When working with Holocene cereal samples archaeologists typically separate cultivated crops from wild plants by the disarticulation scars on their rachises (expand), with smooth scars being considered ‘wild-type’ and rough scars ‘domestic’; where more than 10% of the sample has domestic rough scars it is thought that the sample is likely to be of agricultural rather than wild origin. The Ohalo II samples of two cereals exceed this limit, with Wild Barley, Hordeum spontaneum, yielding 36% domestic-type scars and Wild Wheat, Triticum dicoccoides, yielding 25% domestic-type scars.
Wild-type (left) and domestic-type (right) scars in rachises of Wild Barley, Hordeum spontaneum, from Ohalo II. Snir et al. (2015).
Snir et al. are cautious in their interpretation of these results, noting that the ‘rough’ domestic scar is typically the result of harvesting dry, yellow seeds rather than green or yellow-green seeds, rather than any inherent difference in the plants. Domestic fields of cereals are planted at the same time and mature at the same time, leading to farmers being able to harvest more-or-less entirely yellow seeds. With wild-growing cereals plants at different stages of maturity tend to be present, leading to a mixture of yellow, yellow-green and green seeds being harvested, typically leading to a ‘wild-type’ sample, with a high proportion of smooth scars. However a number of experiments on Wild Barley harvesting at different sites in Israel have shown that a high level of smooth, domestic type, scars can be achieved if the plants are allowed to dry between harvesting and winnowing, suggesting that the Ohalo II sample could be a result of the practices used in food preparation rather than evidence of agriculture.
Wild Barley, Hordeum spontaneum. (A) Wild Barley field in Yakum Park (18 March 2013). It grows here with other species such as Galium aparine, Chrysanthemum coronarium, Notobasis syriaca, and Anthemis sp. (B) Same field, showing wild barley at three ripening stages – green, green-yellow and yellow. Snir et al. (2015).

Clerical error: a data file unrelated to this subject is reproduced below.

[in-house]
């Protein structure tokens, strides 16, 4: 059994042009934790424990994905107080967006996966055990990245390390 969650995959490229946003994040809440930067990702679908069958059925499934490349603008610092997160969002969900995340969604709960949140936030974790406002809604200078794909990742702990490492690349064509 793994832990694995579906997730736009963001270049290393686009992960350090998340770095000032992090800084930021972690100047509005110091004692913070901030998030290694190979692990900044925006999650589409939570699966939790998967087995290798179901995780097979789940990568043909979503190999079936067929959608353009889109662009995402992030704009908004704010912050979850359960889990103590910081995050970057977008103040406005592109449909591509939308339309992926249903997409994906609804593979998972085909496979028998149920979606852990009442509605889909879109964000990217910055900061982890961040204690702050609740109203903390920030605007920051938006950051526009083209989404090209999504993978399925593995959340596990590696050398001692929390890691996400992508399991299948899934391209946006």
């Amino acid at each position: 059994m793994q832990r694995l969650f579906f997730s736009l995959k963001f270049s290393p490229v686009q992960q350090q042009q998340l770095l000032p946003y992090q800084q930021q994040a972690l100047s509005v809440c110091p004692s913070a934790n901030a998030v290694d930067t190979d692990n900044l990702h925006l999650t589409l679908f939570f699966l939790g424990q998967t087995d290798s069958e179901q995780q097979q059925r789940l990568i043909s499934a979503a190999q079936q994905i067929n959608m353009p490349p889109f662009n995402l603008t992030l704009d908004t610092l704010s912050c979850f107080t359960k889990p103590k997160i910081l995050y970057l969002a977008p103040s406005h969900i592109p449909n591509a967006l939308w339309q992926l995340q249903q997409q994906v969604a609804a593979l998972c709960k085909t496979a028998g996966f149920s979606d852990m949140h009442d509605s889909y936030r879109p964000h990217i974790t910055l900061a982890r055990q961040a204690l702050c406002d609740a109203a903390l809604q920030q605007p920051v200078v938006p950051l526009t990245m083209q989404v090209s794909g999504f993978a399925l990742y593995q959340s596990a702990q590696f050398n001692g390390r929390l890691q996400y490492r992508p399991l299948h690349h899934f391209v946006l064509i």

The Ohalo II site has also produced a number of flint sickle-blades with a distinctive glossed surface pattern. This is considered typical of the Early Holocene Natufian culture, found in the Middle East roughly 10 000 years later than the Ohalo II site is thought to have been occupied. Experimental work on harvesting with flint tools has shown that such a smooth surface can be produced by cutting green and yellow-green cereal stems; this lends support to the idea that the Ohallo II inhabitants were harvesting green and yellow-green cereals then allowing them to dry before winnowing, and also suggests that the similarity between Ohalo II and Natufian tools is a product of similar practices rather cultural continuity.
Sickle blade from Ohalo II. (A) Macrograph of the sickle blade. (B) Micrograph showing the use-wear polish produced by cereal harvesting, observed along the sharp edge of the blade (original magnification ´ 200). (C) Micrograph showing hafting wear including streaks of polish associated with rounding observed along the opposite edge (original magnification ´ 100). Snir et al. (2015).
Snir et al. do not suggest that agriculture began at, or close to, Ohalo II 10 000 years earlier than previously realized and subsequently spread across the Middle East, but rather that some experimentation with plants that later became agricultural crops was occurring at this time. They note that this is common in palaeoarchaeological studies, with evidence suggesting that many technologies show a long period of experimentation before they are perfected and become widespread. There is no evidence to suggest that the practices present at Ohalo II led directly to later development of agriculture across the Middle East, but they do indicate that the population, reacted to similar environmental conditions as the later proto-agriculturalists in a similar way, by experimenting with the control and harvesting of cereal crops that became possible once the population was permanently settled in an area where these plants naturally occurred.